4) Program 1 and 2: This is the most capable mode of the
software, permitting the controller to follow a time/
temperature profile with up to 10 steps. Each step is
programmable by the user and both the setting and the
actual temperatures are displayed in real time. The
software comes with a built-in profile similar to the Kester
solder curve to make getting started easier. It can, of
course, be modified. A nice feature of the programmer is
that the steps for up to two programs are retained in the
EEPROM on the onboard PIC16F88 after the unit is
turned off. The LCD display for this mode shows how
much information can be crammed into just 32 characters.
5) Setup: Five variables can be modified to tailor the
controller to user preferences, including:
• Temperature units (Celsius or Fahrenheit).
• Time/temperature increment (during programming,
the amount of change for each button push can be
varied between one and 10 seconds or degrees).
• LED on with relay (gives a visual indication that the
relay has been switched on; kind-of a safety feature).
• Clock calibration (allows a ± 2% change to the
built-in system clock to get the one second timer
as accurate as desired).
• Time constant (helps the control system compensate
for the lag time in heating up the oven elements).
In addition, the controller program has a data logger
function which will output the time, set temperature,
actual temperature, and relay on/off conditions to your PC.
Data points are sent once per second. It uses the built-in
serial port on the board (a nice to have feature!) and is
directly readable by Hyper Terminal or similar programs.
The data can be easily copied into Excel and analyzed or
plotted, as seen in some of the plots in this article.
Software Tools Selection
Every programmer has to select tools and it’s never an
easy choice. Cost, complexity (including the learning
curve), and capability are all factors. In selecting BoostC
over CC5X — which seems to be the standard compiler in
most articles — the cost differential of many $100s was
important. As this was my first PIC programming effort,
and not knowing whether I would like it or be successful
or ever want to do it again, I opted for a very low cost
entry into the process. It turns out that this compiler
behaves very well, the cost is incredibly low, and there is
excellent user support through the forums. I could often
get a response to a question back in 24 hours from the
creator of the compiler. I didn’t come across a single
bug either, although a few features could be improved,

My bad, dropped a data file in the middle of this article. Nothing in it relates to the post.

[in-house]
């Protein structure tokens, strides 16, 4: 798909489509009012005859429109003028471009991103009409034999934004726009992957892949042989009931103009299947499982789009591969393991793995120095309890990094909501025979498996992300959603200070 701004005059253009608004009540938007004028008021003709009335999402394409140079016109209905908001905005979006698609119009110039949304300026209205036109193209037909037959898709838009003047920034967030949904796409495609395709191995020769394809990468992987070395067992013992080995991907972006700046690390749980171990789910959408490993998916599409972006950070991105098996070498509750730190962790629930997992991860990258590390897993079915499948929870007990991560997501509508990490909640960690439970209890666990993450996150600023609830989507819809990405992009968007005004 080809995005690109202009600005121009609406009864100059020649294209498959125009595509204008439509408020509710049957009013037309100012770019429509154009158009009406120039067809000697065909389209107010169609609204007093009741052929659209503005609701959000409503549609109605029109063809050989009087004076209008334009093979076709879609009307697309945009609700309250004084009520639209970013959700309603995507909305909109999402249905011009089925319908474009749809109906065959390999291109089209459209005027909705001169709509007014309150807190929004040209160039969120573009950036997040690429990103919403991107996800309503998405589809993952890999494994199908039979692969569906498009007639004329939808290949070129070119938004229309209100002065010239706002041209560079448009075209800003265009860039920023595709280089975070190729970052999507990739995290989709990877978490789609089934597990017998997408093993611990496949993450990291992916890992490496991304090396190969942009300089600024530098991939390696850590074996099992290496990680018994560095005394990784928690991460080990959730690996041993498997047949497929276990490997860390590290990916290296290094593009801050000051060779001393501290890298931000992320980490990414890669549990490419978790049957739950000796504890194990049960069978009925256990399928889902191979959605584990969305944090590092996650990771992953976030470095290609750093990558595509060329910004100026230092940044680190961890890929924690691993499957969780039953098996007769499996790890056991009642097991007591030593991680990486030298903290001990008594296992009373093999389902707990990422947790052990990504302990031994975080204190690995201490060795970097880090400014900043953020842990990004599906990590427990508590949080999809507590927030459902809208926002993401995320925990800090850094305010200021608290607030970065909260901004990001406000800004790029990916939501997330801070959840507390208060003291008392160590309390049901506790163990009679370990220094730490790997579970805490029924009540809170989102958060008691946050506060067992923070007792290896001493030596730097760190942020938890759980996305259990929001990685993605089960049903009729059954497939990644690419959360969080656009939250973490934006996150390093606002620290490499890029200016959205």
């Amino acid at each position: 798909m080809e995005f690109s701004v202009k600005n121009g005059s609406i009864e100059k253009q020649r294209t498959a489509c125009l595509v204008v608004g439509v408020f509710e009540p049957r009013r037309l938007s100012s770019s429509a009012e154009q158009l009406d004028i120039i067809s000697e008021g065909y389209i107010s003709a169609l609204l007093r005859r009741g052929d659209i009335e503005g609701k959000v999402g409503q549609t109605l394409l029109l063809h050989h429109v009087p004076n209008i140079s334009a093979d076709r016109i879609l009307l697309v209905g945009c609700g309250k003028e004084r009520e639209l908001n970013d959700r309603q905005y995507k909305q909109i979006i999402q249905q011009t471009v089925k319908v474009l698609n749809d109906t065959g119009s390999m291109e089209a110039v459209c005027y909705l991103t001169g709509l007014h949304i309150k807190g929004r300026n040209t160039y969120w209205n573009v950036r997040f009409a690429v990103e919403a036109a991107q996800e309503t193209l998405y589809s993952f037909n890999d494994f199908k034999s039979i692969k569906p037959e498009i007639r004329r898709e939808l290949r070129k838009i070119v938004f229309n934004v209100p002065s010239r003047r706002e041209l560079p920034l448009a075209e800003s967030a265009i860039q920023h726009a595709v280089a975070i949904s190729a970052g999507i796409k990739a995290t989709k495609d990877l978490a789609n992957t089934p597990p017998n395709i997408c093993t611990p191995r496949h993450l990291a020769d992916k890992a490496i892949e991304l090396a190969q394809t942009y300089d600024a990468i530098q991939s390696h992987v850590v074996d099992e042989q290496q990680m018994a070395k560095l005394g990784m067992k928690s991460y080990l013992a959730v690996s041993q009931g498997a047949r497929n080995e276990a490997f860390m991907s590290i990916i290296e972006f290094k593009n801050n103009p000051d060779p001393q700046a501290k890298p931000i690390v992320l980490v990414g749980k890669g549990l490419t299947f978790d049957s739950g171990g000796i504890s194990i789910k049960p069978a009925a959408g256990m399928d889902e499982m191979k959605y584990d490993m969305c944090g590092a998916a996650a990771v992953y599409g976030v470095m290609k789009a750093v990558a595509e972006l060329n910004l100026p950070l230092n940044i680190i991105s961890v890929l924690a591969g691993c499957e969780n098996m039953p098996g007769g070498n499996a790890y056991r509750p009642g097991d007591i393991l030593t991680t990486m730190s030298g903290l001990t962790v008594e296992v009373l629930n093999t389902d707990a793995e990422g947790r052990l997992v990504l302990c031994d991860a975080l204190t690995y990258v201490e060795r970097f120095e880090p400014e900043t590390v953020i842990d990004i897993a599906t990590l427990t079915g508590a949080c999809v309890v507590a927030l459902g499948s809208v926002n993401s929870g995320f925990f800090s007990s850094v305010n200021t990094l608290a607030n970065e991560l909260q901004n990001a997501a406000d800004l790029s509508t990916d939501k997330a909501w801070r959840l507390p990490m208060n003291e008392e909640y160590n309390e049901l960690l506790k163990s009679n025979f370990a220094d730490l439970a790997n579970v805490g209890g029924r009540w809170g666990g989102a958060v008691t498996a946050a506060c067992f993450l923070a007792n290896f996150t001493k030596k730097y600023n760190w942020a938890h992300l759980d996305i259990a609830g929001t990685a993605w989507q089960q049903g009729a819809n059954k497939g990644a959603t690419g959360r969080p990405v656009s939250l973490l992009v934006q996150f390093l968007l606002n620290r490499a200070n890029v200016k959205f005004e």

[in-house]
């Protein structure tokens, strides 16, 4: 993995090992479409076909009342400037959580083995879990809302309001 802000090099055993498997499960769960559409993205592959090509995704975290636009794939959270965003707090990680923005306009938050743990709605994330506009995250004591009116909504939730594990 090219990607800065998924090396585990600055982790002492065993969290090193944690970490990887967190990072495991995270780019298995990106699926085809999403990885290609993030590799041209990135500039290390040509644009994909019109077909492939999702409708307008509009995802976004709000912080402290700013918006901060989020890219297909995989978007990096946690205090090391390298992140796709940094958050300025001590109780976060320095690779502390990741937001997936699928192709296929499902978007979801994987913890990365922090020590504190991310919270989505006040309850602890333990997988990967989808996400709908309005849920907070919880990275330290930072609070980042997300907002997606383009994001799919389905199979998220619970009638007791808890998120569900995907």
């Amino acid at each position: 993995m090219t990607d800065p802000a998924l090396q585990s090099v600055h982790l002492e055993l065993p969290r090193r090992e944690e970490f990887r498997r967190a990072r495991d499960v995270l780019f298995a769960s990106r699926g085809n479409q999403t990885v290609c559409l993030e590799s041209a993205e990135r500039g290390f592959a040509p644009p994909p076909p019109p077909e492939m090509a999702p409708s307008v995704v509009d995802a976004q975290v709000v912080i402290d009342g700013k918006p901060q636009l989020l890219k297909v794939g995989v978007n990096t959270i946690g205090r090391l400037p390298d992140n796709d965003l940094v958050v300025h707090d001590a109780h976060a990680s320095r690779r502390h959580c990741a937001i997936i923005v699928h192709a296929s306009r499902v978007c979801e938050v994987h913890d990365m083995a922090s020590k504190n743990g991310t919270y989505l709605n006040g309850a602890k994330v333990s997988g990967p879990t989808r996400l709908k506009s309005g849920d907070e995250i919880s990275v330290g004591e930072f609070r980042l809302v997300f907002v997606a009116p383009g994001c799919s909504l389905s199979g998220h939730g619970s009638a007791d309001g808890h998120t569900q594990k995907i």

such as error messages. It also integrates right into the
Microchip MPLAB IDE, too, for a consistent programming
environment. For those of you who want to tweak the
code with another compiler, there are several things which
must be changed globally, including: using small letters for
all the register names; changing the way binary numbers
are entered; and, of course, pragma usage.
The boot loader from SparkFun proved to be more
problematic. It worked perfectly over the serial port during
the early days of program development, when I was
making tons of stupid mistakes during the learning
process. However, when the program size became larger
than 2K (which is half of what the PIC16F88 can
accommodate), the process went “tilt.” There are some
peculiarities in the way the PIC programs jump to addresses
above 2K that are incompatible with the SparkFun boot
loading scheme. Luckily, by that point, my programming
skills had improved and I could use my ICD2 clone to
directly burn-in the program changes to the PIC. It was not
as onerous as I had originally thought, taking only about
30 seconds for a complete remove/burn/re-install cycle.
Cooking Right Along
To start, I suggest trying out the oven in Manual Mode;
just switching the relay on and leaving it there for perhaps
four minutes. Use Hyper Terminal to collect the serial data
output and plot the heating
characteristic. First try, I ran into a
problem before the temperature
had peaked — the oven’s thermal
cutout safety switch clicked out
at 220°C, just enough for regular
solder to melt but not for lead-free
RoHS work. I found that by
adjusting the little metal tab on
the temperature dial inside the
oven cabinet, I could raise the
limit to 250°C, which is enough.
Of course, unplug the oven
before taking screwdriver in hand!
The second attempt then
250 FIGURE 6. Toaster oven heating
curve — Manual Mode.